A second collection of eight gritty, wisecracking, rudely contemporary urban stories from the Connecticut psychotherapist and highly praised author (Come to Me, 1993; Love Invents Us, 1997).
Bloom specializes in relationships threatened by their participants’ retreats into their own interiors or destroyed by enigmatic acts of both God and wayward mortals. Her characters are sharp-witted, imperturbably bitchy (often Jewish) (mostly) women who say things like “Happy Day of Atonement” and “straight men are for putting up sheetrock.” And, in her most fully imagined pieces, she briskly pulls rugs out from under people crazy enough to think their lives are ordered and secure. There’s the title story’s single mother who meekly accepts accumulating evidence that her tomboyish daughter was meant to be a boy—and makes arrangements for the “gender surgery” that will alter her own life just as radically. There’s also the rootless black man of the paired stories “Night Vision” and “Light into Dark,” whose single teenaged sexual experience with his white stepmother reshapes his life into a futile quest for commitment and self-respect. Even more affecting are the adulterous narrator of “The Gates Are Closing,” wryly monitoring her married lover’s gradual surrender to the ravages of Parkinson’s; the bereaved mother who finds through a Pediatric Volunteer Program an unlikely focus for her frustrated instinctual love (in “Stars at Elbow and Foot”); and especially the unconventional triangle of the superb “Rowing to Eden,” an icily compact story that accomplishes, in scarcely 20 pages, replete and resonant characterizations of a dispassionate cancer victim, her helplessly sweet and attentive husband, and the lesbian friend whose selfless love for them both breeds in her a strength beyond their understanding.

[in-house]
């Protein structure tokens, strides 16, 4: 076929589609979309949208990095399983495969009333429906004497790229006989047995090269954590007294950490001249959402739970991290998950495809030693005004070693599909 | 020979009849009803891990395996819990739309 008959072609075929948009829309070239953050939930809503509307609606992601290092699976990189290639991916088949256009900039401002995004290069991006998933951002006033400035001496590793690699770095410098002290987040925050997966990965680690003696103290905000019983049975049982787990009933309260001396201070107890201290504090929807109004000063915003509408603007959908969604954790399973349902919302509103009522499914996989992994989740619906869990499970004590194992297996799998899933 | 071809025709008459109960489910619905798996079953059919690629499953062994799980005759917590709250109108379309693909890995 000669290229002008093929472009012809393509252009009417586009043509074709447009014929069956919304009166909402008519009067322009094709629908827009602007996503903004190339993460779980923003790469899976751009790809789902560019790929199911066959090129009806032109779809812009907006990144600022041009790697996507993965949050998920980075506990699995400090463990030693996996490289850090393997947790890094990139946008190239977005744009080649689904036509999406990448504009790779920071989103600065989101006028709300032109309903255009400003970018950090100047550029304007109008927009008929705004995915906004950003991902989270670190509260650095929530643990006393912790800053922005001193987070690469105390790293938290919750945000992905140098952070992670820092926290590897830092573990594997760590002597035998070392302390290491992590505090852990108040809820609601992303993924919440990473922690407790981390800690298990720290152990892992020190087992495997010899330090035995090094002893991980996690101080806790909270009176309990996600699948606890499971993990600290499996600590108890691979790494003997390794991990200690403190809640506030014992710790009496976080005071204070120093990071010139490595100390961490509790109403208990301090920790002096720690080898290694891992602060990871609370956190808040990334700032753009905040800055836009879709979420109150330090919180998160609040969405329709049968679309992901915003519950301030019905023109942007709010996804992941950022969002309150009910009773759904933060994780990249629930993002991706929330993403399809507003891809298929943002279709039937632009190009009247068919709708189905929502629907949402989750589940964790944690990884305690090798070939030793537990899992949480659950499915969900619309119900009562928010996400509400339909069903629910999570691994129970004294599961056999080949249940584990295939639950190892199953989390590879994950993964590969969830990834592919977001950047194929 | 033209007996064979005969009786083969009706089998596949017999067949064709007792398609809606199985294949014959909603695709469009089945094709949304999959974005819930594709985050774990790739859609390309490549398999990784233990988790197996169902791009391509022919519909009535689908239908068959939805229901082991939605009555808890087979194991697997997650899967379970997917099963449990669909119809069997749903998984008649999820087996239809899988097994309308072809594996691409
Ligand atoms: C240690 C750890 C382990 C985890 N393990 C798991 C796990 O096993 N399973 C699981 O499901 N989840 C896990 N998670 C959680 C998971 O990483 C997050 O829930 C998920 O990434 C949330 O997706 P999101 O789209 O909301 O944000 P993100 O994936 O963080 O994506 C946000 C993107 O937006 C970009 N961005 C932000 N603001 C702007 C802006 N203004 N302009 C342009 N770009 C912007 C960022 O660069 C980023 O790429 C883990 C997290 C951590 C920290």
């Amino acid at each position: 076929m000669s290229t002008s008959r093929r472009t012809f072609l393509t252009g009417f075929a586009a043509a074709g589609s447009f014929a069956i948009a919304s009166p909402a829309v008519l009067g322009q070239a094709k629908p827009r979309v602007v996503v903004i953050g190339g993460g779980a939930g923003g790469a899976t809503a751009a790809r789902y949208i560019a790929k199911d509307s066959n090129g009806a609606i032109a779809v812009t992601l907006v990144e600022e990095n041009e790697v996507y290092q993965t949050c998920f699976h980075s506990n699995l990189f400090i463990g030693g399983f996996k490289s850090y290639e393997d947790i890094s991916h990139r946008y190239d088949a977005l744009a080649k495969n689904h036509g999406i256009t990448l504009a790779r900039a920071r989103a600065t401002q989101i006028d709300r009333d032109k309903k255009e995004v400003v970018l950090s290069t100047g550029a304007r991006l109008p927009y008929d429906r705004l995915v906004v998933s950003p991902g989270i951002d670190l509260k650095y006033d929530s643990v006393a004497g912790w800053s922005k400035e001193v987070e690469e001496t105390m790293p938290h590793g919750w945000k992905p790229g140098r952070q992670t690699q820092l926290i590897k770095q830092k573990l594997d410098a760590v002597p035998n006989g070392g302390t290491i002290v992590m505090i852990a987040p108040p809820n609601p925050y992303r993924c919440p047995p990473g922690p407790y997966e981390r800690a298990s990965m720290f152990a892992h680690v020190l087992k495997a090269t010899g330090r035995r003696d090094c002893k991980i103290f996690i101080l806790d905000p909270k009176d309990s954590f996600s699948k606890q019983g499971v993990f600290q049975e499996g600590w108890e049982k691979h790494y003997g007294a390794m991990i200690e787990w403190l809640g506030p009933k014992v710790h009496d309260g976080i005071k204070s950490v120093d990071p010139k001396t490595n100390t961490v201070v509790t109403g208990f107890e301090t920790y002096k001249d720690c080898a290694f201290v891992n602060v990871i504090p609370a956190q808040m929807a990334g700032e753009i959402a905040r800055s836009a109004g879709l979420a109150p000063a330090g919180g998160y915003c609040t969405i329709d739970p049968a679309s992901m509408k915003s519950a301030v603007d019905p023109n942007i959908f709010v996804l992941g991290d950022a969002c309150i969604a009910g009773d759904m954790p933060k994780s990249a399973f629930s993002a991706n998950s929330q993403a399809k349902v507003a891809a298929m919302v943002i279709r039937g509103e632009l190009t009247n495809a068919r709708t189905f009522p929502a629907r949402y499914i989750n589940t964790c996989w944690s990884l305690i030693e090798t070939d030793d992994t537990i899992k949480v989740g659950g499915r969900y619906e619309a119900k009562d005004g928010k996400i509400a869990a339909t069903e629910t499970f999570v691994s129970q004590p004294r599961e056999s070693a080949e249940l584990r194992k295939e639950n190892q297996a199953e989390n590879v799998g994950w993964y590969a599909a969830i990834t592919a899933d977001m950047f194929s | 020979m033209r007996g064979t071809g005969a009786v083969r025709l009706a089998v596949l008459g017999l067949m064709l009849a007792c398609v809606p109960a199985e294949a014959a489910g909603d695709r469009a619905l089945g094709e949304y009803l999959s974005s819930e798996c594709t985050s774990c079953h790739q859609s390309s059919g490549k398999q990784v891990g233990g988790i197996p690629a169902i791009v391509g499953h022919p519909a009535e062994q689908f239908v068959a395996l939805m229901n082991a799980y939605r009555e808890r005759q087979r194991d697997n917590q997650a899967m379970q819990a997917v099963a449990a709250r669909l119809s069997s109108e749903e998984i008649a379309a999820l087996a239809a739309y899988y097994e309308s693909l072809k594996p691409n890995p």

Bloom’s precisely observed, rhetorically nervy stories sometimes strain our credulity—but they burrow unerringly into her people’s damaged hearts and worried minds with intensity every bit as compassionate as it is clinical.